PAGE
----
Former Arkansas Governor Mike Huckabee announced last weekend that he would be ending his popular Fox News talk show to feel out a possible presidential run. Huckabee ran in the Republican primaries in 2008, and it's common knowledge among most political observers that he still has an eye for the White House. The news, then, wasn't really all that shocking. Although he won't make a definitive decision until later in the spring, Huckabee mentioned on his program that the "continued chatter" over his future political ambitions "has put Fox News into a position that just isn't fair to them." He continued, "Nor is it possible for me to openly determine political and financial support to justify a race. The honorable thing to do at this point is to end my tenure here at Fox."
A bipartisan effort to enforce Wisconsin's longstanding laws governing coordination between campaigns and independent groups has been mislabeled a "partisan witch hunt" by a well-funded legal and media campaign, with the ultimate goal of undermining what remains of limits on big money in politics, according to a new report from the Center for Media and Democracy.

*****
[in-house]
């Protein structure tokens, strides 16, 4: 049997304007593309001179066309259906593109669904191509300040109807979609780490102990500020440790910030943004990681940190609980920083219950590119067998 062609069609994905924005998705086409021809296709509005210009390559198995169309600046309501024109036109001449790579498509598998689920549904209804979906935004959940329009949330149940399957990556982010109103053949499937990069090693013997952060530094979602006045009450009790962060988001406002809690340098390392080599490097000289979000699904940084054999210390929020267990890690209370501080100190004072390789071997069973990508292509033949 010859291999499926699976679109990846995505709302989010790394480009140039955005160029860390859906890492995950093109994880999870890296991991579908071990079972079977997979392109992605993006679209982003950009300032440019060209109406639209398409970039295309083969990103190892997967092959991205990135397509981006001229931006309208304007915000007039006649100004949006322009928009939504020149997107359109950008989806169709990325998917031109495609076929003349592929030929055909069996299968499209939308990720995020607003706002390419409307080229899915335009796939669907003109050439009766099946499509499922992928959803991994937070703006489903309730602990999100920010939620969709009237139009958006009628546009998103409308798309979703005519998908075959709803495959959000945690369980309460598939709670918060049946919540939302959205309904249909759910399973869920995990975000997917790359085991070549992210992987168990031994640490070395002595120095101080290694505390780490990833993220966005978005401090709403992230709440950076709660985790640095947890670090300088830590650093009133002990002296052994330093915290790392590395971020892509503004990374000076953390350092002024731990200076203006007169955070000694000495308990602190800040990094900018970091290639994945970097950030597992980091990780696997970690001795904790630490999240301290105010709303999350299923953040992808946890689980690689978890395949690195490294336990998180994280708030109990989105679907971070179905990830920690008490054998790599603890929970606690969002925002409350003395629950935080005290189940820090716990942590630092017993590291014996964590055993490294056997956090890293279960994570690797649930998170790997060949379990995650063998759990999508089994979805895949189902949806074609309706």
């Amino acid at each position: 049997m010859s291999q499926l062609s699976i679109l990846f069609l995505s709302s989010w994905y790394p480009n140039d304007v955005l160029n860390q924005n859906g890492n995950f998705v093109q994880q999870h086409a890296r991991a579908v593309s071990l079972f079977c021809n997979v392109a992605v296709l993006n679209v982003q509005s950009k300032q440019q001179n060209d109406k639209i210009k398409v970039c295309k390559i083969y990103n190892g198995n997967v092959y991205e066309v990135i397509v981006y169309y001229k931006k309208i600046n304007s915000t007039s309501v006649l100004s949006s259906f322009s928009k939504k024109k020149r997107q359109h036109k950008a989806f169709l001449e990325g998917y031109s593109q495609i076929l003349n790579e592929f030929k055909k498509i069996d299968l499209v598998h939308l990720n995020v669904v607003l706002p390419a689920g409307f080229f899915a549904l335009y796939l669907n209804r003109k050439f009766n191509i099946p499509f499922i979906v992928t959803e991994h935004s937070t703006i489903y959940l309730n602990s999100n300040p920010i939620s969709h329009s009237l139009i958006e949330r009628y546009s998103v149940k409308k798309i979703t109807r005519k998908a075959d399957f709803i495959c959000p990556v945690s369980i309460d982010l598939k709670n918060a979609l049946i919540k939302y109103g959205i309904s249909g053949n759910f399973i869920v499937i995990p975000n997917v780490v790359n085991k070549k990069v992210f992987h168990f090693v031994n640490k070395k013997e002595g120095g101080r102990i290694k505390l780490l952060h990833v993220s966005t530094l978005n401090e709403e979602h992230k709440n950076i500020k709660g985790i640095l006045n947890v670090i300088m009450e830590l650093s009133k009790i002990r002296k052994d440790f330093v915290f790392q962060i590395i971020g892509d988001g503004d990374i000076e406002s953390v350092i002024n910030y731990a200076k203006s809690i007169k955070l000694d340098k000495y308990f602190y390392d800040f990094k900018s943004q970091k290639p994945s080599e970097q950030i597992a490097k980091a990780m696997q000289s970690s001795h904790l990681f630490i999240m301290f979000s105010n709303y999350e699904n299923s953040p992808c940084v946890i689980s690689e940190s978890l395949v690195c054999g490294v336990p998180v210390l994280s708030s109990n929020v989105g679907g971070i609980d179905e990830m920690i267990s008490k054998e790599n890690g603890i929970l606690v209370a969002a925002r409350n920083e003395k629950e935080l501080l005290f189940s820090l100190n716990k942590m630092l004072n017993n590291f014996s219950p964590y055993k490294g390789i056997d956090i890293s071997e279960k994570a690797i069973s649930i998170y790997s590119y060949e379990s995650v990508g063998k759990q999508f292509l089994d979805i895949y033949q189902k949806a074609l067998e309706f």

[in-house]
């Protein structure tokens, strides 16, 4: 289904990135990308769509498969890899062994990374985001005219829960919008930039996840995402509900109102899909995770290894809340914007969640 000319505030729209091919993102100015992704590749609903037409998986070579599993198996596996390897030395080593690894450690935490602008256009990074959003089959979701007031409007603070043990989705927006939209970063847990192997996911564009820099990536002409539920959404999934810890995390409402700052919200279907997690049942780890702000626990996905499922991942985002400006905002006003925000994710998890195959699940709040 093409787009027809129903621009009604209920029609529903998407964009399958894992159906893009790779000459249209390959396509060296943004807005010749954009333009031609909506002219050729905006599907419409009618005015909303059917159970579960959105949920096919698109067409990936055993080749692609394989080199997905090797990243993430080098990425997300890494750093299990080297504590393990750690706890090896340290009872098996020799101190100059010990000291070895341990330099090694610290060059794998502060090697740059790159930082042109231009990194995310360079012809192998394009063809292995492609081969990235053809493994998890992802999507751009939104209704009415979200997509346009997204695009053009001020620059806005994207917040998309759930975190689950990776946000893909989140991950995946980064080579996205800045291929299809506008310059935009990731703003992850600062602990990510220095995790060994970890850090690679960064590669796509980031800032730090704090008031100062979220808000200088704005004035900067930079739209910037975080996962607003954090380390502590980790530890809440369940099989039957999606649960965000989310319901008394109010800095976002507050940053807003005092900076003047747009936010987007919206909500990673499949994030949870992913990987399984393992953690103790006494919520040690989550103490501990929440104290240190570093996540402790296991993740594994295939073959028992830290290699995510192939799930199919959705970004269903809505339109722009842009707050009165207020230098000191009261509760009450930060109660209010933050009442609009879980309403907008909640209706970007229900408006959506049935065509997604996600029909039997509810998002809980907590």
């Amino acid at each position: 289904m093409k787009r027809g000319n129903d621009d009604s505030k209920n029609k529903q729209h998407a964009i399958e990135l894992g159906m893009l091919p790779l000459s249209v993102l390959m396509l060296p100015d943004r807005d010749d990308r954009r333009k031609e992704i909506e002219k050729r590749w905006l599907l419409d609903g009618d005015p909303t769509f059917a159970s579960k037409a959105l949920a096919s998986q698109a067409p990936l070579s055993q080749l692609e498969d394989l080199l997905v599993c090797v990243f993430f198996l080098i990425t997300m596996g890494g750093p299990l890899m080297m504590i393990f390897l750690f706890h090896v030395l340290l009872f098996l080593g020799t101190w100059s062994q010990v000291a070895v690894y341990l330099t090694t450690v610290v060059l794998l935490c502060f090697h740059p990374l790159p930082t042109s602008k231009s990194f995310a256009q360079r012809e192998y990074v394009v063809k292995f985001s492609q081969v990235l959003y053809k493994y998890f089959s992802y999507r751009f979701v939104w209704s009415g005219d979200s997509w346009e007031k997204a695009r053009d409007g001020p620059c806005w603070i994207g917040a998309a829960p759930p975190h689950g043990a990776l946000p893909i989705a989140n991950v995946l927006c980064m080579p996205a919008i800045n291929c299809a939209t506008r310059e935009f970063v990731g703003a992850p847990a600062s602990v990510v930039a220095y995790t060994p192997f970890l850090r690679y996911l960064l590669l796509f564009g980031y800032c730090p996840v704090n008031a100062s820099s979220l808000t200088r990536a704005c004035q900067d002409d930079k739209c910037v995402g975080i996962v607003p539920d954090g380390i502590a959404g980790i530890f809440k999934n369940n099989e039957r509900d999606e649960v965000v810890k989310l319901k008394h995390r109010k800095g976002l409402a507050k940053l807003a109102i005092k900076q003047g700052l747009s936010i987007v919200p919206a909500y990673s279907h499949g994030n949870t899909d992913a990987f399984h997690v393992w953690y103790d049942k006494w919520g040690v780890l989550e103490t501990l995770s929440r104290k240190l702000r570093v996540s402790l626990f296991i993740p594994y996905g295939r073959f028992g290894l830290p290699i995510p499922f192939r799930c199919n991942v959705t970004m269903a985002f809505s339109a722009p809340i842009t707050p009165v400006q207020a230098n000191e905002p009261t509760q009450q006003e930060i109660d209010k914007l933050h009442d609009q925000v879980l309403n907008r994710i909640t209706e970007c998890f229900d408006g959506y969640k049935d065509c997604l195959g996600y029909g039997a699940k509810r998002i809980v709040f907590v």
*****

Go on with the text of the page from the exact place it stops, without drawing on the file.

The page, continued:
"Anti-coordination laws have become more vital than ever before in the post-Citizens United world, where 'independent' political organizations are raising and spending unlimited funds for elections but keeping their donors a secret," said Brendan Fischer, CMD General Counsel and the author of the report. "If a candidate can coordinate with these secretly-funded groups and establish shadow campaign committees, then the candidate contribution limits and disclosure requirements are rendered meaningless."